Trump Departs White House, With Capitol Riot Defining His Tumultuous Term
Updated at 10:10 a.m. ET
Unwilling to admit defeat but with his time in office at its end, President Trump left the White House early Wednesday, skipping the Inauguration Day ceremony that generations of outgoing presidents have attended — a symbolic peaceful transfer of power that had been made all but impossible by his actions after losing the election to Joe Biden.
Trump came to power four years ago with a focus on what he called America's "forgotten men and women." But now he stands perhaps to be remembered most not for what he did in the White House, but instead for an insurrection two weeks ago, when his supporters stormed the very spot where Biden will take his oath of office.
A week later, the Democratic-led House of Representatives made Trump the only president in U.S. history to be impeached twice — this latest time for inciting the Jan. 6 riot as Congress gathered to certify the results of an election that the president had repeatedly and falsely said had been stolen from him. The Senate is set to consider whether to take steps that could bar Trump from another run for office.
It was an ignominious end to Trump's four years in the White House, during which he sought to reshape the courts and overhaul relationships with allies and adversaries in ways he said would help his supporters: the people who wore the red "Make America Great Again" ballcaps and packed rallies to hear him blast the political elite.
Now, Trump will fly one last time in Air Force One to his South Florida resort, while the political establishment that he railed against takes part in an Inauguration Day made almost unrecognizable by how heavily fortified it is against the risk of further violence from pro-Trump extremists who refuse to accept Biden's election win.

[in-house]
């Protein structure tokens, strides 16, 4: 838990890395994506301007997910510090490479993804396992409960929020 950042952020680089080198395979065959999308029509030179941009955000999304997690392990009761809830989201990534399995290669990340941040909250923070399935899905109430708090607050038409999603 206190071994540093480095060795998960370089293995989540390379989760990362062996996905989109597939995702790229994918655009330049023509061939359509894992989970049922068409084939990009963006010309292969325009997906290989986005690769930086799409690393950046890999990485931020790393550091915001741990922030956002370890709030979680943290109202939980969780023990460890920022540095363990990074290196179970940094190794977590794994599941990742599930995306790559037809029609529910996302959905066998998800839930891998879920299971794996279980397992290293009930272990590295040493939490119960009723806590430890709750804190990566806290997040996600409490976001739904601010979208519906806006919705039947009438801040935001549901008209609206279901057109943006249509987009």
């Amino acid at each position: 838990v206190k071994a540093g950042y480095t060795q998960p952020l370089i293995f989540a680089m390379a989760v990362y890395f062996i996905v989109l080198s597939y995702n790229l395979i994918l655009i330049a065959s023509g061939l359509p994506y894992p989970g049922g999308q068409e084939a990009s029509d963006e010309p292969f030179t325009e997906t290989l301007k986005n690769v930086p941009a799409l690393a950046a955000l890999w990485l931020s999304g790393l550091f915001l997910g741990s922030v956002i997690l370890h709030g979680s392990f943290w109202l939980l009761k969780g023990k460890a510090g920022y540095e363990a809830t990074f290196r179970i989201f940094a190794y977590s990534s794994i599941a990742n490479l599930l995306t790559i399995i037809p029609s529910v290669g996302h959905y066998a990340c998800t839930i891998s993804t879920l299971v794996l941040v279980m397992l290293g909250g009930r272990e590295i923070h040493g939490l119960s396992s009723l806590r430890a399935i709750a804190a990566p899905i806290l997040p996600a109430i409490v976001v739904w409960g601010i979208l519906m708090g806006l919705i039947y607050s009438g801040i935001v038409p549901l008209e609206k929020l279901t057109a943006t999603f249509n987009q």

On Trump's last day, a skeleton staff worked past midnight finalizing a long list of final pardons and commutations, including one for Steve Bannon, the right-wing strategist who helped bring him to power, and Lil Wayne, a rapper who had endorsed him in his reelection campaign.
Only hours later, Trump emerged from the White House with first lady Melania Trump, stopping briefly for one more brief "chopper talk" session with reporters beside what he called "the greatest home in the world."
"We've had an amazing four years. I just want to say goodbye, but hopefully it's not a long-term goodbye, we'll see each other again," Trump said, before turning to walk to his Marine One helicopter.
On his way out of the White House, Trump also left a note behind for his successor — continuing a tradition started by President Ronald Reagan in 1989. There was no word on the contents of the message.
At Joint Base Andrews, the outgoing president had one last moment of pomp: "Hail to the Chief," a 21-gun salute and a final farewell to about 200 supporters. Vice President Pence was not there.
Without naming Biden, Trump said, "I wish the new administration great luck and great success," claiming that his White House had laid the foundation for the economy to rebound. "I hope they don't raise your taxes, but if they do, I told you so!" he said.
"So, have a good life, we will see you soon," he said, as the disco anthem "YMCA" pumped through the loudspeakers.
Ignominious end to improbable run
Trump touted many of what he sees as his main accomplishments during his four years in office in a farewell video he released Tuesday. He named conservative judges to fill federal court vacancies, cut taxes and regulations, negotiated the U.S.-Mexico-Canada Trade Agreement, slapped tariffs on imports of Chinese goods, built more than 400 miles of border wall, invested in the military, and sped up development of vaccines for the coronavirus.
But in the end, says presidential historian Michael Beschloss, Trump's legacy is likely to be eclipsed by what he did after he lost to Biden, culminating in the insurrection.
"[It's] hard to think of any good he might have done that would outshine that damning verdict," Beschloss said.
After Trump lost the election, some of his allies had sought to try to help him find a way to continue his "America First" movement by focusing on a new role as Republican kingmaker.